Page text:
Personality and Voice Disorders A Superfactor Trait Analysis Research Article
Research Article  |   June 01, 2000
Personality and Voice Disorders
 
Author Affiliations & Notes
  • Nelson Roy
    Department of Communication Disorders and Division of Otolaryngology-Head & Neck Surgery The University of Utah Salt Lake City
  • Diane M. Bless
    Department of Communication Disorders and Division of Otolaryngology-Head & Neck Surgery The University of Utah Salt Lake City
  • Dennis Heisey
    Department of Communication Disorders and Division of Otolaryngology-Head & Neck Surgery The University of Utah Salt Lake City
  • Contact author: Nelson Roy, PhD, Department of Communication Disorders, University of Utah, 390 South 1530 East, Room 1219, Salt Lake City, UT 84112-0252.
    Contact author: Nelson Roy, PhD, Department of Communication Disorders, University of Utah, 390 South 1530 East, Room 1219, Salt Lake City, UT 84112-0252.×
  • Corresponding author: Email: nelson.roy@health.utah.edu
Article Information
Speech, Voice & Prosodic Disorders / Voice Disorders / Speech, Voice & Prosody / Speech / Research Articles
Research Article   |   June 01, 2000
Personality and Voice Disorders
Journal of Speech, Language, and Hearing Research, June 2000, Vol. 43, 749-768. doi:10.1044/jslhr.4303.749
History: Received April 14, 1999 , Accepted October 26, 1999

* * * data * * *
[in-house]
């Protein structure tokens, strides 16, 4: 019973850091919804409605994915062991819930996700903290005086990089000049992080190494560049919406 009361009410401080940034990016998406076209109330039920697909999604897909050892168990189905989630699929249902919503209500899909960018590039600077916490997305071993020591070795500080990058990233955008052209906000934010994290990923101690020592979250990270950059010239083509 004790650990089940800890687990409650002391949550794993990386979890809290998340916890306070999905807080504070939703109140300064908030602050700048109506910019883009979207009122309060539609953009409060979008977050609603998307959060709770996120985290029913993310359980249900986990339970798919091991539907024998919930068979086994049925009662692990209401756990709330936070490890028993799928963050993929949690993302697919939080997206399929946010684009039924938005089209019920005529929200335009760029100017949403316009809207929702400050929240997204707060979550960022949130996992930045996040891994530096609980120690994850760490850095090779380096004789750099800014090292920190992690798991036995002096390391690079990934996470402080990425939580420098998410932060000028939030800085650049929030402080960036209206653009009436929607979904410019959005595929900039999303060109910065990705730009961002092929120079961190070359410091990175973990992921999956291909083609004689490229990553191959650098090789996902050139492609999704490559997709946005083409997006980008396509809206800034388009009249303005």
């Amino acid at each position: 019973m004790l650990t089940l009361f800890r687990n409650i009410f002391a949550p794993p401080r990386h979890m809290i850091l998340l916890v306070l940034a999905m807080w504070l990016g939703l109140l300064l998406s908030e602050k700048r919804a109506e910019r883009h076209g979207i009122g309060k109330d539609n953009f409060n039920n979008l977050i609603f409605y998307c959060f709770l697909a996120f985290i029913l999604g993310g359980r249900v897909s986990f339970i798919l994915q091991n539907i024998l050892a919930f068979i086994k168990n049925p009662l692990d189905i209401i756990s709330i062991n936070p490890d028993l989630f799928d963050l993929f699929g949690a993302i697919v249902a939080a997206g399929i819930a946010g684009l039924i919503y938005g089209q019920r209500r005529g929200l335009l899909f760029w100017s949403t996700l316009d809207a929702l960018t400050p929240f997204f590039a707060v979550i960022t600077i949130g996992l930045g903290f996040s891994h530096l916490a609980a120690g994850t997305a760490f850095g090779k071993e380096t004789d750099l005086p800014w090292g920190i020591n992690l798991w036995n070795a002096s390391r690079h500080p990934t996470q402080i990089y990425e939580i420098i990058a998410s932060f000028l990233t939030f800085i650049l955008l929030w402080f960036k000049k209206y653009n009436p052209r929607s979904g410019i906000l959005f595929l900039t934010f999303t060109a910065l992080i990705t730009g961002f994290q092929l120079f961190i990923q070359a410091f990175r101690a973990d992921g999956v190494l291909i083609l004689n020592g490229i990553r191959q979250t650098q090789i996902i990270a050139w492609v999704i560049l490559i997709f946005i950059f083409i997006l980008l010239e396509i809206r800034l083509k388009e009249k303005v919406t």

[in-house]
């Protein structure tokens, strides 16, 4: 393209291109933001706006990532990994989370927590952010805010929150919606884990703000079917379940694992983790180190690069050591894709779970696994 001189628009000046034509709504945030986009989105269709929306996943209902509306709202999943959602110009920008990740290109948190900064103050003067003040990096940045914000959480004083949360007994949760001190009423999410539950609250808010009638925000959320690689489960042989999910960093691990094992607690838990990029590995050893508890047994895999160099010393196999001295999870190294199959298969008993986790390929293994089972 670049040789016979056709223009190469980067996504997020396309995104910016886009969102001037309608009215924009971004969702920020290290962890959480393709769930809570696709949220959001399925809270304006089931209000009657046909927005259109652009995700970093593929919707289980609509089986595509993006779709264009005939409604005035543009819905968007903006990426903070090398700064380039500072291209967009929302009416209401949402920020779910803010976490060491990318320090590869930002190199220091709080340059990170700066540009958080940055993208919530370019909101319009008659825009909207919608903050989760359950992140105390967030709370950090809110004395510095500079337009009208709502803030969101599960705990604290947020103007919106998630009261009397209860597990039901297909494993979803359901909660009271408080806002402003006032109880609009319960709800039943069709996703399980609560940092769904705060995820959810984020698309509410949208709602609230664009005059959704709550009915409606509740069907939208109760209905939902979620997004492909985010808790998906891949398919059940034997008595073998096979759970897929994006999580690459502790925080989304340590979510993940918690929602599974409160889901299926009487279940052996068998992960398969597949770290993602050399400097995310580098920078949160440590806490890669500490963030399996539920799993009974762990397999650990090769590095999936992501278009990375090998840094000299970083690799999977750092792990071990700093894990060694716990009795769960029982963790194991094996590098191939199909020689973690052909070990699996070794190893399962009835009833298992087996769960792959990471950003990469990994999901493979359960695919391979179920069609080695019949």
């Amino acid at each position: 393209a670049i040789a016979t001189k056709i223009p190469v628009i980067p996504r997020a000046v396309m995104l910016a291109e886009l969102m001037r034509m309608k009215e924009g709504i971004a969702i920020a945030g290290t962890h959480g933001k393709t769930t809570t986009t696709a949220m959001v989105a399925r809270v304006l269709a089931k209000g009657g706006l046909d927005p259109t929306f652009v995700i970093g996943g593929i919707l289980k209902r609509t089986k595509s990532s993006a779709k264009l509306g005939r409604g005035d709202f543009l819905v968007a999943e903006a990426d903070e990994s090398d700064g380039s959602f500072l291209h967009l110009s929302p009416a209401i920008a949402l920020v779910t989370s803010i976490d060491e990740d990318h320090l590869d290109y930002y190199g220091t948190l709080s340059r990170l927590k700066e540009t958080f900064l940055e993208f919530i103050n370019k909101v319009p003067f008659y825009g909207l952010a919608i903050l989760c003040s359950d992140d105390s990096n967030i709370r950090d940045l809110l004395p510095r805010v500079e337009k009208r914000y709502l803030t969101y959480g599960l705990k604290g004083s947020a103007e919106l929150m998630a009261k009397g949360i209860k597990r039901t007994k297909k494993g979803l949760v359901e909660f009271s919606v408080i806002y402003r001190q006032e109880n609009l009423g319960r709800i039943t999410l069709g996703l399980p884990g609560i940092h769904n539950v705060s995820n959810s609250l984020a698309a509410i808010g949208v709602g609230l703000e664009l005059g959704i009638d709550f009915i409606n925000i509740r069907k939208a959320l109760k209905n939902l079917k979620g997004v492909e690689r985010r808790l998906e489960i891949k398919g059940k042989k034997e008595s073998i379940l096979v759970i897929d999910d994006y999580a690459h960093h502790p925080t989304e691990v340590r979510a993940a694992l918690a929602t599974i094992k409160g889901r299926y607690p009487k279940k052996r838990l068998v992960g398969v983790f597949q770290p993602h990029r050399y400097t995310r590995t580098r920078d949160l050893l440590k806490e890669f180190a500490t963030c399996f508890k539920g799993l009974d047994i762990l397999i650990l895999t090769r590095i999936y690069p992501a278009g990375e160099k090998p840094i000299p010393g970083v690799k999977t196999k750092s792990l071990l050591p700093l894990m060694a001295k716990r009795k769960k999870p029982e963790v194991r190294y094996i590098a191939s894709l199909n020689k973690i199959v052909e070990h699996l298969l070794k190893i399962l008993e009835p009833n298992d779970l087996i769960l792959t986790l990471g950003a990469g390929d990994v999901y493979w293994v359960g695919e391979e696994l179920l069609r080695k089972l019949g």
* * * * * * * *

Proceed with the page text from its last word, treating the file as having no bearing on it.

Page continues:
Journal of Speech, Language, and Hearing Research, June 2000, Vol. 43, 749-768. doi:10.1044/jslhr.4303.749
History: Received April 14, 1999; Accepted October 26, 1999

To determine whether personality factors play causal, concomitant, or consequential roles in common voice disorders, a vocally normal control group and four groups with voice disorders—functional dysphonia (FD), vocal nodules (VN), spasmodic dysphonia (SD), and unilateral vocal fold paralysis (UVFP)—were compared on measures of personality and psychological adjustment. Superfactor group comparisons revealed that the majority of FD and VN subjects were classified as introverts and extraverts, respectively. Comparisons involving the SD, UVFP, and control subjects did not identify consistent personality differences. The disability hypothesis, which suggests that personality features and emotional maladjustment are solely a negative consequence of vocal disability, was not supported. Personality variables and their behavioral consequences may therefore contribute to FD and VN. Results are presented within the context of a dispositional theory offered by Roy and Bless (2000a).

Acknowledgments
This work was supported in part by the National Center for Voice and Speech through Grant P60 00976 from the National Institute on Deafness and Other Communication Disorders. Parts of this manuscript were presented at the 1997 American Speech-Language-Hearing Association Annual Convention, Boston, MA.
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